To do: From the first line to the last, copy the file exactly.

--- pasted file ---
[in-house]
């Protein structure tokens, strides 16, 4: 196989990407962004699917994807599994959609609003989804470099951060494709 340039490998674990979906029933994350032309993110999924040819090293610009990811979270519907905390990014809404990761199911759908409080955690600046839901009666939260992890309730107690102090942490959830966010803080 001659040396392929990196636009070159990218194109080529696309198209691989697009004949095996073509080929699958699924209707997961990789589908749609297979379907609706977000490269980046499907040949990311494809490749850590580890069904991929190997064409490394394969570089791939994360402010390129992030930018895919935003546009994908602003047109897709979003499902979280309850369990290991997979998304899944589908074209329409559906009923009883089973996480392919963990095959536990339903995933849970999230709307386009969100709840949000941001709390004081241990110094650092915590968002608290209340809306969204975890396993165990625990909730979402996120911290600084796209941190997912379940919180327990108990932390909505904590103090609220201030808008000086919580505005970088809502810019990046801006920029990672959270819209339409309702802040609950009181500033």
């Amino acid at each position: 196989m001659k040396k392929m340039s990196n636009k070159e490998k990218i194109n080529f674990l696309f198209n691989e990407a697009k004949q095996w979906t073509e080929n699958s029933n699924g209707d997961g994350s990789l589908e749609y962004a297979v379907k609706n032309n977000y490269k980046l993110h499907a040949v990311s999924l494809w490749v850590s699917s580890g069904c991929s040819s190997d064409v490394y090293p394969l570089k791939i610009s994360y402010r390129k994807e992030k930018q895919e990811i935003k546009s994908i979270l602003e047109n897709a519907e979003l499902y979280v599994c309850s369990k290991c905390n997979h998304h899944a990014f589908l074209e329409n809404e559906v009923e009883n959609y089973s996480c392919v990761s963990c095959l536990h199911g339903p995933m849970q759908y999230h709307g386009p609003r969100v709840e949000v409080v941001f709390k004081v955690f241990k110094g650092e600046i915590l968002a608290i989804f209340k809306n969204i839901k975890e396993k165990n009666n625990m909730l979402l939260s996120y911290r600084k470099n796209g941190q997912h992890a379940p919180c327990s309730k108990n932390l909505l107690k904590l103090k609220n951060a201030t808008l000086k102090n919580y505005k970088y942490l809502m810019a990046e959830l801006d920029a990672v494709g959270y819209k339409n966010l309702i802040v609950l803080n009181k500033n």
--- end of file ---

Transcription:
[in-house]
């Protein structure tokens, strides 16, 4: 196989990407962004699917994807599994959609609003989804470099951060494709 340039490998674990979906029933994350032309993110999924040819090293610009990811979270519907905390990014809404990761199911759908409080955690600046839901009666939260992890309730107690102090942490959830966010803080 001659040396392929990196636009070159990218194109080529696309198209691989697009004949095996073509080929699958699924209707997961990789589908749609297979379907609706977000490269980046499907040949990311494809490749850590580890069904991929190997064409490394394969570089791939994360402010390129992030930018895919935003546009994908602003047109897709979003499902979280309850369990290991997979998304899944589908074209329409559906009923009883089973996480392919963990095959536990339903995933849970999230709307386009969100709840949000941001709390004081241990110094650092915590968002608290209340809306969204975890396993165990625990909730979402996120911290600084796209941190997912379940919180327990108990932390909505904590103090609220201030808008000086919580505005970088809502810019990046801006920029990672959270819209339409309702802040609950009181500033």
């Amino acid at each position: 196989m001659k040396k392929m340039s990196n636009k070159e490998k990218i194109n080529f674990l696309f198209n691989e990407a697009k004949q095996w979906t073509e080929n699958s029933n699924g209707d997961g994350s990789l589908e749609y962004a297979v379907k609706n032309n977000y490269k980046l993110h499907a040949v990311s999924l494809w490749v850590s699917s580890g069904c991929s040819s190997d064409v490394y090293p394969l570089k791939i610009s994360y402010r390129k994807e992030k930018q895919e990811i935003k546009s994908i979270l602003e047109n897709a519907e979003l499902y979280v599994c309850s369990k290991c905390n997979h998304h899944a990014f589908l074209e329409n809404e559906v009923e009883n959609y089973s996480c392919v990761s963990c095959l536990h199911g339903p995933m849970q759908y999230h709307g386009p609003r969100v709840e949000v409080v941001f709390k004081v955690f241990k110094g650092e600046i915590l968002a608290i989804f209340k809306n969204i839901k975890e396993k165990n009666n625990m909730l979402l939260s996120y911290r600084k470099n796209g941190q997912h992890a379940p919180c327990s309730k108990n932390l909505l107690k904590l103090k609220n951060a201030t808008l000086k102090n919580y505005k970088y942490l809502m810019a990046e959830l801006d920029a990672v494709g959270y819209k339409n966010l309702i802040v609950l803080n009181k500033n």